Author(s): Cairns J
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Abstract There is now strong experimental evidence that epithelial stem cells arrange their sister chromatids at mitosis such that the same template DNA strands stay together through successive divisions; DNA labeled with tritiated thymidine in infancy is still present in the stem cells of adult mice even though these cells are incorporating (and later losing) bromodeoxyuridine [Potten, C. S., Owen, G., Booth, D. & Booth, C. (2002) J. Cell Sci.115, 2381-2388]. But a cell that preserves "immortal strands" will avoid the accumulation of replication errors only if it inhibits those pathways for DNA repair that involve potentially error-prone resynthesis of damaged strands, and this appears to be a property of intestinal stem cells because they are extremely sensitive to the lethal effects of agents that damage DNA. It seems that the combination, in the stem cell, of immortal strands and the choice of death rather than error-prone repair makes epithelial stem cell systems resistant to short exposures to DNA-damaging agents, because the stem cell accumulates few if any errors, and any errors made by the daughters are destined to be discarded. This paper discusses these issues and shows that they lead to a model that explains the strange kinetics of mutagenesis and carcinogenesis in adult mammalian tissues. Coincidentally, the model also can explain why cancers arise even though the spontaneous mutation rate of differentiated mammalian cells is not high enough to generate the multiple mutations needed to form a cancer and why loss of nucleotide-excision repair does not significantly increase the frequency of the common internal cancers.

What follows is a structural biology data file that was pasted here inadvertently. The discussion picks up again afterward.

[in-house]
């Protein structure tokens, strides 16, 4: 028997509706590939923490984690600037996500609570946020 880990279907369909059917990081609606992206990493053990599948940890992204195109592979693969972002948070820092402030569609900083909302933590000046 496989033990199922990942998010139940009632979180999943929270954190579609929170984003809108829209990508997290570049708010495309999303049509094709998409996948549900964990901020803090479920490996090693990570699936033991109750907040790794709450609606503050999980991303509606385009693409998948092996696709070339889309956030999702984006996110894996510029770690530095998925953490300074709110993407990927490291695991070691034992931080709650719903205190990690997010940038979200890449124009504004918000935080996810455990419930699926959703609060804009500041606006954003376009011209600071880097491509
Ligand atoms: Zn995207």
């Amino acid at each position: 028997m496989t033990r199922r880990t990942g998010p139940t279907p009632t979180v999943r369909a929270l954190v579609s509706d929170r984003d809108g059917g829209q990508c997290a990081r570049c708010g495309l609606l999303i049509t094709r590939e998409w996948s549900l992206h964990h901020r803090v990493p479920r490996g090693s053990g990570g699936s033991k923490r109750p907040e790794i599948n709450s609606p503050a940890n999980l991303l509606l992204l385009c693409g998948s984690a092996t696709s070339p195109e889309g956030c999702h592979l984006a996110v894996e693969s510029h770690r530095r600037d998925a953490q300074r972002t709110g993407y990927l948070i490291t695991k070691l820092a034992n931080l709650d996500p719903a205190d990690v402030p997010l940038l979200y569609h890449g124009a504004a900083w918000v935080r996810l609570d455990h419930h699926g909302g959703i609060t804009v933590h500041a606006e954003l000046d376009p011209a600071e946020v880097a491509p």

This article was published in Proc Natl Acad Sci U S A
and referenced in Journal of Stem Cell Research & Therapy